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Not just the "just-rich" types who bloviate. It's one of those all too common human traits that is independent of class, wealth, race, gender, sexual orientation, age, or any other category that is so fashionably used to divide us these days.
True, but the "just-rich" have a louder voice.
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Old 21-02-2019, 19:07   #488
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Re: Intellectual Humility & the importance of knowing you might be wrong

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Perhaps … but it is problematic because we all suffer from the Dunning-Kruger effect, so it is hard to be certain of your own certainty. This is what makes the scientific process of repeat, repeat, repeat, so important. Peer review is essential to identifying what is really “right”.

A more important question these days is for those of us who are outside of this scientific process to know when to accept that others are right sometimes. This used to be the realm of experts and expertise. Unfortunately, too many people now believe they know more than experts in a wide range of subjects.
While I don't agree 100%, I could easily be wrong.
In my little technology world, Dunning-Kruger has been enhanced by that damn Steve Jobs book. There seems to be a horrible trend among some technology business leaders who are self-styled Jobs... just do it my way. (We'll give them something they don't KNOW that they want.) What a curse that book was.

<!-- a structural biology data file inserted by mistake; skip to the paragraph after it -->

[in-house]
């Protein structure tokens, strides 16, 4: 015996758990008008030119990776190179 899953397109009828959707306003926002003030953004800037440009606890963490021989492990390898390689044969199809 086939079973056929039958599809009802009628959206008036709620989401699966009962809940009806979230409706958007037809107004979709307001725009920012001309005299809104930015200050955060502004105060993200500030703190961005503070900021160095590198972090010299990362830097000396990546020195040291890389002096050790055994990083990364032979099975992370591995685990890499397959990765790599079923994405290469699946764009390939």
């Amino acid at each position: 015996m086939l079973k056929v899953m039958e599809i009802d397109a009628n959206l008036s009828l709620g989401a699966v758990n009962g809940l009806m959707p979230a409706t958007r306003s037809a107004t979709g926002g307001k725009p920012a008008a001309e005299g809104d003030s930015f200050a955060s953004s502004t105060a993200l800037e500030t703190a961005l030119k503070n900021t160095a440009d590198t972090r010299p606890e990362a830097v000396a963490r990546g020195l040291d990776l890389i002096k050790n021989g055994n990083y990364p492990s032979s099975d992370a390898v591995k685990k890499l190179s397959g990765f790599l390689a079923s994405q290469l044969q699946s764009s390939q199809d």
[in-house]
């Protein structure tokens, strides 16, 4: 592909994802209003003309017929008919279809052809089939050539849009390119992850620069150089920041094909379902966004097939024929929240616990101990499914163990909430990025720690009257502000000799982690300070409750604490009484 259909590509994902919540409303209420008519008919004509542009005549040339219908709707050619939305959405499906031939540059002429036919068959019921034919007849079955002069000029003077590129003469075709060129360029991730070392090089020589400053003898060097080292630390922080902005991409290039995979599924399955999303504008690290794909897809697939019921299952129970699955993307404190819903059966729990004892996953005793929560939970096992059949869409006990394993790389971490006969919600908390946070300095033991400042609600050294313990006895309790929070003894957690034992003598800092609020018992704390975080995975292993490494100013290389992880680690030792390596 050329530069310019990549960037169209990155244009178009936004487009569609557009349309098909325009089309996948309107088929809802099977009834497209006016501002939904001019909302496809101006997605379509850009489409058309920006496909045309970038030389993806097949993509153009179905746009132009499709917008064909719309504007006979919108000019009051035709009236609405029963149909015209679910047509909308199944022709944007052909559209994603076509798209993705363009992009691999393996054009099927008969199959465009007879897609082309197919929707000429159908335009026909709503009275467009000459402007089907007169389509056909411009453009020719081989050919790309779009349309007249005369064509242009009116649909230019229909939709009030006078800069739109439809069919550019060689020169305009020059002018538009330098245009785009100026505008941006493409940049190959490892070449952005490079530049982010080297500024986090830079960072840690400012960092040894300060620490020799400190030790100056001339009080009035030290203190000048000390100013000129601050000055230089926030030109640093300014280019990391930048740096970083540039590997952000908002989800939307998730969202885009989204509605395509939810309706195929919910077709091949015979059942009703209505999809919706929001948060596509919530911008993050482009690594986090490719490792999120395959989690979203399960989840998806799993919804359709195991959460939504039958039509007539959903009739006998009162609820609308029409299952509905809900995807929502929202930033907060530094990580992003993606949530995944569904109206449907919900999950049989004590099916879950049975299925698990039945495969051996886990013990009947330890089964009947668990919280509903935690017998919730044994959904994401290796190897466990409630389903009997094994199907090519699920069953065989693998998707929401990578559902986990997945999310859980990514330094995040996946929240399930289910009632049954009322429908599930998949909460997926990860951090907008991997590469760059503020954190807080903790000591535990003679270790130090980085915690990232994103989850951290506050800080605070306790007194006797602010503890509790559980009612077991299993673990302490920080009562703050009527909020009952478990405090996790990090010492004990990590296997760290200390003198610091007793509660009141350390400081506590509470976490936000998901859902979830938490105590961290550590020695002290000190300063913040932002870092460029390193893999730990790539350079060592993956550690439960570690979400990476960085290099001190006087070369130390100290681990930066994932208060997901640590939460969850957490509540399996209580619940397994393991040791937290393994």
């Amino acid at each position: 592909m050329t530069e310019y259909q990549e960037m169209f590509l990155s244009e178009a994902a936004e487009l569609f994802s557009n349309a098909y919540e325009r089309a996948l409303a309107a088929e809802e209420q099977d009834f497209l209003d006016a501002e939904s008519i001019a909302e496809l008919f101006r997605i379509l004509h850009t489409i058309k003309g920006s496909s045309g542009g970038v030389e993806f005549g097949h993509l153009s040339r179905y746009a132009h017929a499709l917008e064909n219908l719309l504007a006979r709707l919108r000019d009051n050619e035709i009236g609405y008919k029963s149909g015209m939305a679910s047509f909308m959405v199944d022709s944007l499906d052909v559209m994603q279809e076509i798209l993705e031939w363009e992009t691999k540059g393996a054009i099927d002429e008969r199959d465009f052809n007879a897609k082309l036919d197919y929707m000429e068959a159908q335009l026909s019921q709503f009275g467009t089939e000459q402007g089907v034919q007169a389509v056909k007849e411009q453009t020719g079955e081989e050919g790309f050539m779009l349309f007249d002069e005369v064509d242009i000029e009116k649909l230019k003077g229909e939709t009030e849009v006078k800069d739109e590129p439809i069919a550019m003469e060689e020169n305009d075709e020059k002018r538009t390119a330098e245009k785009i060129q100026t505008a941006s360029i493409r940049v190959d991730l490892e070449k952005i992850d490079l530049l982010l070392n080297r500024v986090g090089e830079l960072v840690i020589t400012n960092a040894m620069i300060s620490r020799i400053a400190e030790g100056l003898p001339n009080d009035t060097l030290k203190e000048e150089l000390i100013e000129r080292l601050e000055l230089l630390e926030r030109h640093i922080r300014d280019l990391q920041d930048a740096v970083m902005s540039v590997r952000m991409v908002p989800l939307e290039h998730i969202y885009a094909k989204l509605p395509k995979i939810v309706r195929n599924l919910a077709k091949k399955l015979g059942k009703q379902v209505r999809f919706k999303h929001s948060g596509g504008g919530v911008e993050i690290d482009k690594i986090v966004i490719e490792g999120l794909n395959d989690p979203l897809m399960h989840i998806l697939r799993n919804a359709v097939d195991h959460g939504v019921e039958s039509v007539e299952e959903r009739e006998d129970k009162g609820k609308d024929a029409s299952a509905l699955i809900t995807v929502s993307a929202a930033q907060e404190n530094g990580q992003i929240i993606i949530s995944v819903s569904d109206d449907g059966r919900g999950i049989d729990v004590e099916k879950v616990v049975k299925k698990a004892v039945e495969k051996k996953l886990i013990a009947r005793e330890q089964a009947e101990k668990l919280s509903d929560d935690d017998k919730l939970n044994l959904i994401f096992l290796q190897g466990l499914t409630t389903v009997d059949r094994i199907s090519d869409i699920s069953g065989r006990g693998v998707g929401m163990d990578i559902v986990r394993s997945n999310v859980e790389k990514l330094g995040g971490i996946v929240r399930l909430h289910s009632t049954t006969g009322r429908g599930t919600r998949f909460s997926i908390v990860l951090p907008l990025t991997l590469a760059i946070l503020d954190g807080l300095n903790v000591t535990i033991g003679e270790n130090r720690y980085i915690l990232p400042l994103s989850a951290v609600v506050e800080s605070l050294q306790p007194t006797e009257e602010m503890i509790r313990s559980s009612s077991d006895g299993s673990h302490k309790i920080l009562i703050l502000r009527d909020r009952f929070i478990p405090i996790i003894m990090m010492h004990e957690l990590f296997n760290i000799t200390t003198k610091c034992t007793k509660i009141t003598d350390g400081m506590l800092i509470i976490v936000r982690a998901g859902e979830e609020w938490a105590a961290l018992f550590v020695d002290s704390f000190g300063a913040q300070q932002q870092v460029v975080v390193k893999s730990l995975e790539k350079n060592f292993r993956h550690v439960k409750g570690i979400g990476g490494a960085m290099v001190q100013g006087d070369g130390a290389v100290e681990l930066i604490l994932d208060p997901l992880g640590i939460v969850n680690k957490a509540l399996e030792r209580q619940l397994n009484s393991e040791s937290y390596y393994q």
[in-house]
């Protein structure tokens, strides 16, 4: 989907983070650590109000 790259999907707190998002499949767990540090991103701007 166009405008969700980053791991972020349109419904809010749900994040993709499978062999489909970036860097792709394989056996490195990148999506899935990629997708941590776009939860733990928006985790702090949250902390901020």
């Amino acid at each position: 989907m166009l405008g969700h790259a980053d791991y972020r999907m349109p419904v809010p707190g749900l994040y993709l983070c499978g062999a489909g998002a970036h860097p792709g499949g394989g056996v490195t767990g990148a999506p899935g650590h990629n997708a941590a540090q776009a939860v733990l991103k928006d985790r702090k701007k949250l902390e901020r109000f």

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Old 21-02-2019, 19:15   #489
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Re: Intellectual Humility & the importance of knowing you might be wrong

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Originally Posted by Mike OReilly View Post
Perhaps … but it is problematic because we all suffer from the Dunning-Kruger effect, so it is hard to be certain of your own certainty. This is what makes the scientific process of repeat, repeat, repeat, so important. Peer review is essential to identifying what is really “right”.

A more important question these days is for those of us who are outside of this scientific process to know when to accept that others are right sometimes. This used to be the realm of experts and expertise. Unfortunately, too many people now believe they know more than experts in a wide range of subjects.
Maybe in part because by the time the actual expertise is filtered through to the people, it's been misconstrued/tainted/manipulated and so is no longer credible. Or at least not believed to be credible. I think the mistrust may be focused less on true experts, but on elitists who bestow unearned & undeserved expertise on themselves.
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Old 21-02-2019, 19:17   #490
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Re: Intellectual Humility & the importance of knowing you might be wrong

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True, but the "just-rich" have a louder voice.